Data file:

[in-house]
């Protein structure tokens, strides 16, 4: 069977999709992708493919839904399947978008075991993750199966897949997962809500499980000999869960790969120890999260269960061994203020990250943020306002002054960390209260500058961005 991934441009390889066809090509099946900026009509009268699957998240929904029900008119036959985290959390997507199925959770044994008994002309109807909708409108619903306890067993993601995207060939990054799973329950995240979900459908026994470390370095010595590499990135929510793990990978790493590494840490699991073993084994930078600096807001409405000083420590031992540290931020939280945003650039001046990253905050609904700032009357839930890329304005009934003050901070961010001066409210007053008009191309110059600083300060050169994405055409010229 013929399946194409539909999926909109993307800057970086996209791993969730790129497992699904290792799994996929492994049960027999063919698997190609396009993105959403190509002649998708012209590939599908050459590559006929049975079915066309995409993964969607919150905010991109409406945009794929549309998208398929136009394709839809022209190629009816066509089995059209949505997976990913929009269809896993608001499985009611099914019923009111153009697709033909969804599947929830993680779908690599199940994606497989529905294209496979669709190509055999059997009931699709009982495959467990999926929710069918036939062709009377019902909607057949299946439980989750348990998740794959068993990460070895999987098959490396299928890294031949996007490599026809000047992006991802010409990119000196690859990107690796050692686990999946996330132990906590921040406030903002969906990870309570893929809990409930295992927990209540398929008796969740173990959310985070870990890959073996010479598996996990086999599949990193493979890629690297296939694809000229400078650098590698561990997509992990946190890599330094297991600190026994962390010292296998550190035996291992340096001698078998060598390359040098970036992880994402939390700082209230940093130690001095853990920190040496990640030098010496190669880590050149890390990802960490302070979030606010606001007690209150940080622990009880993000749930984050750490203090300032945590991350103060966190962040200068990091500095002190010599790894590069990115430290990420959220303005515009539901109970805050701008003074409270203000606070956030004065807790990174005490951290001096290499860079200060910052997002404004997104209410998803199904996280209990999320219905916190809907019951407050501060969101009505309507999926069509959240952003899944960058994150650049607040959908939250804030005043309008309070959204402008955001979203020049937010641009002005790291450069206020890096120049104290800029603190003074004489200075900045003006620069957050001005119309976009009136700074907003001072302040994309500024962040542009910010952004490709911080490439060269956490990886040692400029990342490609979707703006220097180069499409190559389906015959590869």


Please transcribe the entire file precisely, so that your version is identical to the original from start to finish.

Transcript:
[in-house]
């Protein structure tokens, strides 16, 4: 069977999709992708493919839904399947978008075991993750199966897949997962809500499980000999869960790969120890999260269960061994203020990250943020306002002054960390209260500058961005 991934441009390889066809090509099946900026009509009268699957998240929904029900008119036959985290959390997507199925959770044994008994002309109807909708409108619903306890067993993601995207060939990054799973329950995240979900459908026994470390370095010595590499990135929510793990990978790493590494840490699991073993084994930078600096807001409405000083420590031992540290931020939280945003650039001046990253905050609904700032009357839930890329304005009934003050901070961010001066409210007053008009191309110059600083300060050169994405055409010229 013929399946194409539909999926909109993307800057970086996209791993969730790129497992699904290792799994996929492994049960027999063919698997190609396009993105959403190509002649998708012209590939599908050459590559006929049975079915066309995409993964969607919150905010991109409406945009794929549309998208398929136009394709839809022209190629009816066509089995059209949505997976990913929009269809896993608001499985009611099914019923009111153009697709033909969804599947929830993680779908690599199940994606497989529905294209496979669709190509055999059997009931699709009982495959467990999926929710069918036939062709009377019902909607057949299946439980989750348990998740794959068993990460070895999987098959490396299928890294031949996007490599026809000047992006991802010409990119000196690859990107690796050692686990999946996330132990906590921040406030903002969906990870309570893929809990409930295992927990209540398929008796969740173990959310985070870990890959073996010479598996996990086999599949990193493979890629690297296939694809000229400078650098590698561990997509992990946190890599330094297991600190026994962390010292296998550190035996291992340096001698078998060598390359040098970036992880994402939390700082209230940093130690001095853990920190040496990640030098010496190669880590050149890390990802960490302070979030606010606001007690209150940080622990009880993000749930984050750490203090300032945590991350103060966190962040200068990091500095002190010599790894590069990115430290990420959220303005515009539901109970805050701008003074409270203000606070956030004065807790990174005490951290001096290499860079200060910052997002404004997104209410998803199904996280209990999320219905916190809907019951407050501060969101009505309507999926069509959240952003899944960058994150650049607040959908939250804030005043309008309070959204402008955001979203020049937010641009002005790291450069206020890096120049104290800029603190003074004489200075900045003006620069957050001005119309976009009136700074907003001072302040994309500024962040542009910010952004490709911080490439060269956490990886040692400029990342490609979707703006220097180069499409190559389906015959590869």